I have never made this before and who knows I may never make it again haha.

I always cheated and just bought it from StrawberryHill they are fabulous and oh my the flavors they have….


God Bless my grandmother for always cooking from scratch for her family it is very time consuming,.


The main most important things to remember is Roll it out big and thin.


And make sure you bake it low temp and for the time specified otherwise the middle will be undercooked and not edible.


Since my grandmother didn’t have a recipe for this I am using the one from the Great British Bake Off

Povitica. Pov-e-Tee-z


Equipment Needed

Equipment and preparation: for this recipe you will need a clean, flat single bed sheet and a 1kg/2lb loaf tin.

A chopper

A large area to work on



For the dough

300g/10½oz plain flour, plus extra for dusting

40g/1½oz caster sugar

7g salt

10g/⅓oz fast-action yeast

30g/1oz unsalted butter, melted

1 large free-range egg, beaten

½ vanilla pod, split and seeds scraped out

150ml/5½fl oz whole milk, warmed

For the filling

60g/2¼oz unsalted butter

4 tbsp whole milk

280g/10oz walnut pieces

½ vanilla pod, split and seeds scraped out

100g/3½oz caster sugar

2 tbsp cocoa powder

1 free-range egg yolk, beaten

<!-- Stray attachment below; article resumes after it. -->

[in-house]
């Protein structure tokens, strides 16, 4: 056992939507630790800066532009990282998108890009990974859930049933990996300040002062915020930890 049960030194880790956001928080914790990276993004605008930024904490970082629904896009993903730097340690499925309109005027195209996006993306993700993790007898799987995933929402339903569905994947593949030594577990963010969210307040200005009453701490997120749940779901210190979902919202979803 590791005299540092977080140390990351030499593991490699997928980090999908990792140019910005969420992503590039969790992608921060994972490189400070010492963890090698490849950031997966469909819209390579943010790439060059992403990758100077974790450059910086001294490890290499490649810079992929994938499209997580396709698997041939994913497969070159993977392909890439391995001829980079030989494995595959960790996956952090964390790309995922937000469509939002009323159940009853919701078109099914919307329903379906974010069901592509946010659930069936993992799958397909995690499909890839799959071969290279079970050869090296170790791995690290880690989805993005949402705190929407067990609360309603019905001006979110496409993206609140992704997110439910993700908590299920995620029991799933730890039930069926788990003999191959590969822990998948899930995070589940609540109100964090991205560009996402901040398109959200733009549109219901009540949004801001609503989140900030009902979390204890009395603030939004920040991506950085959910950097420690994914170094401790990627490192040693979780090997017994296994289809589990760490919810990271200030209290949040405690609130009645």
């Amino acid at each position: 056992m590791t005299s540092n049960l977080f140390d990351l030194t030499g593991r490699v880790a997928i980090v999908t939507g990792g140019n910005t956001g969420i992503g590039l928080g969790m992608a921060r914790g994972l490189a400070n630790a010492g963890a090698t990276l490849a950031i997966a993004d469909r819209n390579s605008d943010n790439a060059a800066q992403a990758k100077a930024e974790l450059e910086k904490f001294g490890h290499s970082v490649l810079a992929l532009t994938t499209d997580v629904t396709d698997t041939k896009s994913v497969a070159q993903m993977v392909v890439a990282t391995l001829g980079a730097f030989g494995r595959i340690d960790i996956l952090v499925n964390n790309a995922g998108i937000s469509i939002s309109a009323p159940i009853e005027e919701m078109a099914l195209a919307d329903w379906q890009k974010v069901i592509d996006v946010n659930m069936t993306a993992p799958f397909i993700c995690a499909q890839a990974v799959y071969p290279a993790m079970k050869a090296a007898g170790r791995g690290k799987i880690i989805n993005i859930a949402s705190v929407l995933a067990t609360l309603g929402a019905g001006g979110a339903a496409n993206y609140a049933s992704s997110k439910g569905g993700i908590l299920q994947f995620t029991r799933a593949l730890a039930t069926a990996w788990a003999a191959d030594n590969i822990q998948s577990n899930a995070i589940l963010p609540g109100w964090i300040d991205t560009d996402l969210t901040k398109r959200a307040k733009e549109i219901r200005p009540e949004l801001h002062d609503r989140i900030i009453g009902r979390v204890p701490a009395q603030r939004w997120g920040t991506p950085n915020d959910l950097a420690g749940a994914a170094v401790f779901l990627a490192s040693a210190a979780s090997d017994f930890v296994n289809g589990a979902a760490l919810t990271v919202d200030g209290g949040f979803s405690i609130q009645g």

To assemble

15g/½oz butter, melted

1 free-range egg white, beaten

100g/3½oz icing sugar



1 For the dough, tip the flour and sugar into the bowl of a freestanding mixer fitted with a dough hook. Add the salt into one side of the bowl and the yeast to the other. Add the melted butter, egg, vanilla seeds and warm milk and begin mixing on a slow speed. When the dough starts to come together, mix for a further 5-8 minutes on a medium speed until the dough is soft, smooth and stretchy.

2 Tip the dough into a lightly oiled mixing bowl, cover with cling film and leave to rise until at least doubled in size – about one hour. Butter a 1kg/2lb loaf tin.

3 For the filling, place the butter and milk in a small pan and heat gently until the butter has melted. Remove from the heat.

4 Place the walnuts, vanilla seeds, sugar and cocoa powder into the bowl of a food processor and blend to a sandy powder. Add the egg yolk, milk and butter mixture and pulse to combine. Set aside.